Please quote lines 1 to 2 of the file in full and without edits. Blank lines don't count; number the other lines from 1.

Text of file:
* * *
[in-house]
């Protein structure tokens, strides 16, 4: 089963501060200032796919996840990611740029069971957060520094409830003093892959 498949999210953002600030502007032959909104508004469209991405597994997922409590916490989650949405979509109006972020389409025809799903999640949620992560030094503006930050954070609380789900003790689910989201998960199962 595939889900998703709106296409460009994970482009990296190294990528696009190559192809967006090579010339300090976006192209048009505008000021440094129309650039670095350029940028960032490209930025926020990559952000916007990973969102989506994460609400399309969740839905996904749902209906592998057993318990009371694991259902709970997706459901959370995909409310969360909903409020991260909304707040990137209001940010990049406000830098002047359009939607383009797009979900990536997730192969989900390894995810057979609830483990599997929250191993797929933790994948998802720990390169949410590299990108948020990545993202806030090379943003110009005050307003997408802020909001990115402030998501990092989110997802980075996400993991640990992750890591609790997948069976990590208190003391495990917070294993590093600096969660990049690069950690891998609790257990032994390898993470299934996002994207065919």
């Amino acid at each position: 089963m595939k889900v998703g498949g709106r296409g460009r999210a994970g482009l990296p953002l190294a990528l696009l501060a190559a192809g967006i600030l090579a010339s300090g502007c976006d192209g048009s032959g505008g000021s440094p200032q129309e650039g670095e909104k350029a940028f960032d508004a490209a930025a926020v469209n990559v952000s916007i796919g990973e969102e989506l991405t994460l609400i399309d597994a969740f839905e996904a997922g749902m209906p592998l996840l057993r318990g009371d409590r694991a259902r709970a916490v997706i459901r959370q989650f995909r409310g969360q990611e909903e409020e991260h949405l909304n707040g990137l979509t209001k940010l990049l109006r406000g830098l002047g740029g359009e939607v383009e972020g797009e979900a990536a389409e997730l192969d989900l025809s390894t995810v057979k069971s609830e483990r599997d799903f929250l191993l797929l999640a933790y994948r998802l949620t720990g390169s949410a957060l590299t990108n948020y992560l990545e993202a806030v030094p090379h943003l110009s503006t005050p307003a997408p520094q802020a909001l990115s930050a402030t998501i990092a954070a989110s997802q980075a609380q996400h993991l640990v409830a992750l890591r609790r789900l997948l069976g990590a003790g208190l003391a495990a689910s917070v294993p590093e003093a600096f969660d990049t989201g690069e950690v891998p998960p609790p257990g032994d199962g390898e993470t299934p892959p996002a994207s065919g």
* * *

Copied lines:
[in-house]
């Protein structure tokens, strides 16, 4: 089963501060200032796919996840990611740029069971957060520094409830003093892959 498949999210953002600030502007032959909104508004469209991405597994997922409590916490989650949405979509109006972020389409025809799903999640949620992560030094503006930050954070609380789900003790689910989201998960199962 595939889900998703709106296409460009994970482009990296190294990528696009190559192809967006090579010339300090976006192209048009505008000021440094129309650039670095350029940028960032490209930025926020990559952000916007990973969102989506994460609400399309969740839905996904749902209906592998057993318990009371694991259902709970997706459901959370995909409310969360909903409020991260909304707040990137209001940010990049406000830098002047359009939607383009797009979900990536997730192969989900390894995810057979609830483990599997929250191993797929933790994948998802720990390169949410590299990108948020990545993202806030090379943003110009005050307003997408802020909001990115402030998501990092989110997802980075996400993991640990992750890591609790997948069976990590208190003391495990917070294993590093600096969660990049690069950690891998609790257990032994390898993470299934996002994207065919």